Lexercise is Accredited by IDA


Take our Online, Professional Courses and Earn a Certification in Structured Literacy

As you probably know, Lexercise has long been committed to the use of research-backed evaluation and intervention methods for language processing difficulties like dyslexia. In everything we do, we strive to use best practices so that we can efficiently help struggling readers and writers achieve high levels of literacy. 

But saying we’re committed is one thing; proving it is another.

For that reason, we are especially proud to announce that Lexercise has earned International Dyslexia Association (IDA) Accredited ProgramPLUS.

badge earned as IDA accredits LexerciseLexercise pursued this important certification to provide assurance to our clients and their families that Lexercise therapists are trained to provide effective, research-based care. As IDA notes, “….teaching reading effectively, especially to students who are struggling, requires considerable knowledge and skill. Regrettably, current licensing and professional development practices endorsed by many states are insufficient for the preparation and support of teachers and specialists who are responsible for enabling all students to read and write. Researchers are finding that those with reading specialist and special education licenses often know no more about research-based, effective practices than those with a general education teaching license.”


What does it mean to be an Accredited ProgramPLUS?

First, it means that Lexercise’s three-course professional education series has undergone the rigorous IDA accreditation process and achieved the IDA’s highest level of accreditation.

Second, it means that professionals who complete Lexercise training have mastered the structured literacy methodology and so are equipped to offer the highest quality, most research-based treatment to their clients.

Third, it means that Lexercise graduates are eligible to apply for Center for Effective Reading Instruction (CERI) certificationceri badge earned as a structured literacy dyslexia specialist. “CERI seeks to further evidence-based approaches to reading and learning so that all students acquire the highest levels of literacy and thrive. CERI fulfills its mission by offering certification to teachers and reading interventionists that affirm their knowledge and skills in teaching literacy using a structured approach to language.”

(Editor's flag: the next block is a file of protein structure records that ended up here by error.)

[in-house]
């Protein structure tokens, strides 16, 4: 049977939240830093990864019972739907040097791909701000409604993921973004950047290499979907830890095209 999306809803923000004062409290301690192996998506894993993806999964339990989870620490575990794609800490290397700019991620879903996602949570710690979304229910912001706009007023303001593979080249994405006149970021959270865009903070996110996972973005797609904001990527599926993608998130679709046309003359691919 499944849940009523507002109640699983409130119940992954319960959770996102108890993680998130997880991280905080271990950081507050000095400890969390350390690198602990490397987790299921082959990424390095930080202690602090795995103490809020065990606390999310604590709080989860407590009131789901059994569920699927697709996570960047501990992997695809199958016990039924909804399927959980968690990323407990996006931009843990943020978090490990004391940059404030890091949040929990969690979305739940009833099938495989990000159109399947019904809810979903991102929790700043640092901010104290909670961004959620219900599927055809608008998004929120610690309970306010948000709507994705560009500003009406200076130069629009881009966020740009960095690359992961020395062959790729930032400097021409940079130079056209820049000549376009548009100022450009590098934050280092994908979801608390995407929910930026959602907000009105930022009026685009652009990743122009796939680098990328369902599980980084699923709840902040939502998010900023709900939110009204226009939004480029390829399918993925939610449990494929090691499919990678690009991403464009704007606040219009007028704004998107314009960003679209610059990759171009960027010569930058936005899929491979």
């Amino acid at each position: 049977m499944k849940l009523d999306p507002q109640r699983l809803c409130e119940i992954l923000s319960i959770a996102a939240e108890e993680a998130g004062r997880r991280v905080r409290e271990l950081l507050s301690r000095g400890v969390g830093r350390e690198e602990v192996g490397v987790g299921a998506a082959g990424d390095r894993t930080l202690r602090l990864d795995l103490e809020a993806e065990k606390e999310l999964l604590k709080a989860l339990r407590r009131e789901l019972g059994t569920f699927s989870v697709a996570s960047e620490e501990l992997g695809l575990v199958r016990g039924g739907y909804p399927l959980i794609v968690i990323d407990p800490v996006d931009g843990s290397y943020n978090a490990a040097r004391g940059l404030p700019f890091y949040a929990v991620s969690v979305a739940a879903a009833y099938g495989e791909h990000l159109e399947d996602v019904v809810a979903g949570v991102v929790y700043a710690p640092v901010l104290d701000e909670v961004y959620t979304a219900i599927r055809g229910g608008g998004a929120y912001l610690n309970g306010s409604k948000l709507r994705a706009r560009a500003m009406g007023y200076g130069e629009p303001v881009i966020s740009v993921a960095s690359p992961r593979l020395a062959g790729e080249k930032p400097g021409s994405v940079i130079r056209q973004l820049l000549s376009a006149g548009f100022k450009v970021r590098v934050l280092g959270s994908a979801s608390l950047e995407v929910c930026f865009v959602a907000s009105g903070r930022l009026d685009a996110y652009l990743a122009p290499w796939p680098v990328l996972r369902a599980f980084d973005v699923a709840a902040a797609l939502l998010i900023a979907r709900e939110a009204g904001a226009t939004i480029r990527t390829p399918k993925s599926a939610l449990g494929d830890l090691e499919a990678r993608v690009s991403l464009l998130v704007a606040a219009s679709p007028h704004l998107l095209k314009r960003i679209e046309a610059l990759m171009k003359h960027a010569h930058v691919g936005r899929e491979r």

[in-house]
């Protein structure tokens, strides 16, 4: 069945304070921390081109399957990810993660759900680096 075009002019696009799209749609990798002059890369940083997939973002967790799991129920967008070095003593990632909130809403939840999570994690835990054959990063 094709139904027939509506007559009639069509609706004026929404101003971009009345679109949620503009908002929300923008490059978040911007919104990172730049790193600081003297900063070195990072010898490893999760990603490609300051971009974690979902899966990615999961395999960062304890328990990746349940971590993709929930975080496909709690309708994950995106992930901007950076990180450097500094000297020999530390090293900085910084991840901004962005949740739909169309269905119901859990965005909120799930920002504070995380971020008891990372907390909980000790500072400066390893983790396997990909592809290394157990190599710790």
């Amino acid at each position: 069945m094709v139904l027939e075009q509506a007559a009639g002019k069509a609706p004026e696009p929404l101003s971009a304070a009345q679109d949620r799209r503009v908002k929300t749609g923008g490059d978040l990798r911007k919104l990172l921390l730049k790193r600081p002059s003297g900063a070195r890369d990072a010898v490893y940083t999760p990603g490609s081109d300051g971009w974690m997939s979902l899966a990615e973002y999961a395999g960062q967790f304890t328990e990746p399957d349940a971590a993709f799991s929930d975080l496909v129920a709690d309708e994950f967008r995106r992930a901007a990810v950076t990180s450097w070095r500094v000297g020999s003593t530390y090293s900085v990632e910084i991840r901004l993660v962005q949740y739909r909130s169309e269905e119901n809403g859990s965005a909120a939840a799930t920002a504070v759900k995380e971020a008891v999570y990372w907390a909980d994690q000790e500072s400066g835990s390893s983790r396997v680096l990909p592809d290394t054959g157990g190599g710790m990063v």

To achieve the Accredited ProgramPLUS designation, the Lexercise curriculum was submitted for review, along with extensive documentation of faculty/instructor credentials, knowledge, and skills. Every aspect of the training program was reviewed through the application process and virtual site visits to assure that Lexercise training is consistent with the CERI Knowledge and Practice Standards (KPS) for Teachers of Reading and IDA’s standards-based Educator Training Initiatives.

We are very proud to display the IDA Accredited ProgramPLUS  logo alongside the name of each Lexercise professional education course.

Please let us know if you have questions about our education programs or about testing and treatment for dyslexia or other language-processing disorders. Or click here if you’d like to review our Professional Courses.

Lastly, you might be interested in our partnership UNC greensboro logo in partnership with lexercisewith UNC Greensboro’s Communication Sciences and Disorders program to train speech-language pathology masters students in the structure of written English. You can read more about it in this blog article.

2 Responses to Lexercise is Accredited by IDA

  • Chris Jeide commented

    I have a dyslexic 10 who has complete the Barton program through book 7. Is this program recommended for children who have been through barton or will these strategies confuse him?

    • Andrea Lacotte commented

      Hi Chris,
      Thank you for your comment.

      Like the Barton Reading & Spelling System, Lexercise uses a structured literacy (AKA Orton-Gillingham) curriculum. All structured literacy methods are more alike than they are different so it is not likely that he would be confused by the Lexercise Curriculum.

      That said, there are differences. For example, the order of introduction of concepts is not the same. There are differences in the way practice is provided. Barton practice is led mainly by the parent while Lexercise provides independent student practice using an online game platform as well as parent-led practice.

      The best way to decide if Lexercise might be helpful is to discuss your son’s specific reading and spelling challenges with a Lexercise Therapist. If you want, a Lexercise Therapist can complete a reading and spelling inventory with your son to see exactly what skills he has mastered and what skills he still needs to work on. Here is a link for a free consultation with one of our expert therapists. Don’t hesitate to reach out with further questions!

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Sandie Barrie Blackley, MA/CCC

MA/CCC - Cofounder and CKO

Sandie is a speech-language pathologist with more than 30 years of experience in the private practice sector. She is Visiting Assistant Professor of Communication Sciences & Disorders at University of North Carolina Greensboro, and founder/owner of the Language & Learning Clinic, PLLC, a private practice in Elkin, NC, and Greensboro, NC, specializing in communication disorders, including disorders of reading and written language.